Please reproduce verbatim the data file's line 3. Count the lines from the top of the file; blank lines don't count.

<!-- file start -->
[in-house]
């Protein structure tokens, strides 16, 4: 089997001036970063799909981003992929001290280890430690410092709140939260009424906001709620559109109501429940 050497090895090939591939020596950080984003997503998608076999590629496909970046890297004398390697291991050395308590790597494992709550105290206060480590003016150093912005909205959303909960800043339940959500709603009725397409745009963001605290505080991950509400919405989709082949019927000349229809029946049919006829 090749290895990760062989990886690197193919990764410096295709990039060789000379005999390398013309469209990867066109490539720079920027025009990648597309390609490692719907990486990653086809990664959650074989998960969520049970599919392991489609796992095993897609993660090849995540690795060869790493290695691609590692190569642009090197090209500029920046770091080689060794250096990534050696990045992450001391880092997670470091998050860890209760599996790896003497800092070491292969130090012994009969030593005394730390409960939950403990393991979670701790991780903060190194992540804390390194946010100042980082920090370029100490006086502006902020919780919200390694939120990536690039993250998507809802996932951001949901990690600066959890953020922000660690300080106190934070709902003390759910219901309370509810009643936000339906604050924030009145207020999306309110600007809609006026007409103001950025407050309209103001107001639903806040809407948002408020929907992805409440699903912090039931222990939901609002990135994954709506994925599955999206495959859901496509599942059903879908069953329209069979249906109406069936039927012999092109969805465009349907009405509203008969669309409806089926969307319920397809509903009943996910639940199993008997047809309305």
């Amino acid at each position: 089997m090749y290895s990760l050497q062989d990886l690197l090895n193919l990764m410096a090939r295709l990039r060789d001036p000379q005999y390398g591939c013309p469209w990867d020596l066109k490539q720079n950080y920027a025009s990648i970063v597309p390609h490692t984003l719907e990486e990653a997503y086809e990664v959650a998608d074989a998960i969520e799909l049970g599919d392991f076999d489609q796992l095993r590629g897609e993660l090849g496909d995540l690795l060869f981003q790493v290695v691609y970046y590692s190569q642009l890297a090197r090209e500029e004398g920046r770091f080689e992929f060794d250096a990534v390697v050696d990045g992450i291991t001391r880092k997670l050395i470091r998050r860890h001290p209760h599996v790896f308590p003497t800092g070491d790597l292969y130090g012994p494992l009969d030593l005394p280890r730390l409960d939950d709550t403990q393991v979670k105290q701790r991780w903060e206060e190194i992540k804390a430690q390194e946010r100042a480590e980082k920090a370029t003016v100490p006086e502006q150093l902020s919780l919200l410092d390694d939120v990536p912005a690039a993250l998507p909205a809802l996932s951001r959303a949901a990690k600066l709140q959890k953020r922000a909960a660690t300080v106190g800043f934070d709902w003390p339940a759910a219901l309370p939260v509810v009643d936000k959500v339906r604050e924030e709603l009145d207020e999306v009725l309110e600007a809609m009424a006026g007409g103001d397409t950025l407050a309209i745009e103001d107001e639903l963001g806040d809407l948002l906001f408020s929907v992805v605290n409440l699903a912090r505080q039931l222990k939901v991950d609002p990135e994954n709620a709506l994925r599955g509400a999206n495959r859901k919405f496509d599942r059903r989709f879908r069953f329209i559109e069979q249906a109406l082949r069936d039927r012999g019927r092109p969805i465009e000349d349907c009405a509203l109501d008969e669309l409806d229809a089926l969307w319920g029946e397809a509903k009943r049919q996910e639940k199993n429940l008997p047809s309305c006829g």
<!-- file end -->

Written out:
């Amino acid at each position: 089997m090749y290895s990760l050497q062989d990886l690197l090895n193919l990764m410096a090939r295709l990039r060789d001036p000379q005999y390398g591939c013309p469209w990867d020596l066109k490539q720079n950080y920027a025009s990648i970063v597309p390609h490692t984003l719907e990486e990653a997503y086809e990664v959650a998608d074989a998960i969520e799909l049970g599919d392991f076999d489609q796992l095993r590629g897609e993660l090849g496909d995540l690795l060869f981003q790493v290695v691609y970046y590692s190569q642009l890297a090197r090209e500029e004398g920046r770091f080689e992929f060794d250096a990534v390697v050696d990045g992450i291991t001391r880092k997670l050395i470091r998050r860890h001290p209760h599996v790896f308590p003497t800092g070491d790597l292969y130090g012994p494992l009969d030593l005394p280890r730390l409960d939950d709550t403990q393991v979670k105290q701790r991780w903060e206060e190194i992540k804390a430690q390194e946010r100042a480590e980082k920090a370029t003016v100490p006086e502006q150093l902020s919780l919200l410092d390694d939120v990536p912005a690039a993250l998507p909205a809802l996932s951001r959303a949901a990690k600066l709140q959890k953020r922000a909960a660690t300080v106190g800043f934070d709902w003390p339940a759910a219901l309370p939260v509810v009643d936000k959500v339906r604050e924030e709603l009145d207020e999306v009725l309110e600007a809609m009424a006026g007409g103001d397409t950025l407050a309209i745009e103001d107001e639903l963001g806040d809407l948002l906001f408020s929907v992805v605290n409440l699903a912090r505080q039931l222990k939901v991950d609002p990135e994954n709620a709506l994925r599955g509400a999206n495959r859901k919405f496509d599942r059903r989709f879908r069953f329209i559109e069979q249906a109406l082949r069936d039927r012999g019927r092109p969805i465009e000349d349907c009405a509203l109501d008969e669309l409806d229809a089926l969307w319920g029946e397809a509903k009943r049919q996910e639940k199993n429940l008997p047809s309305c006829g």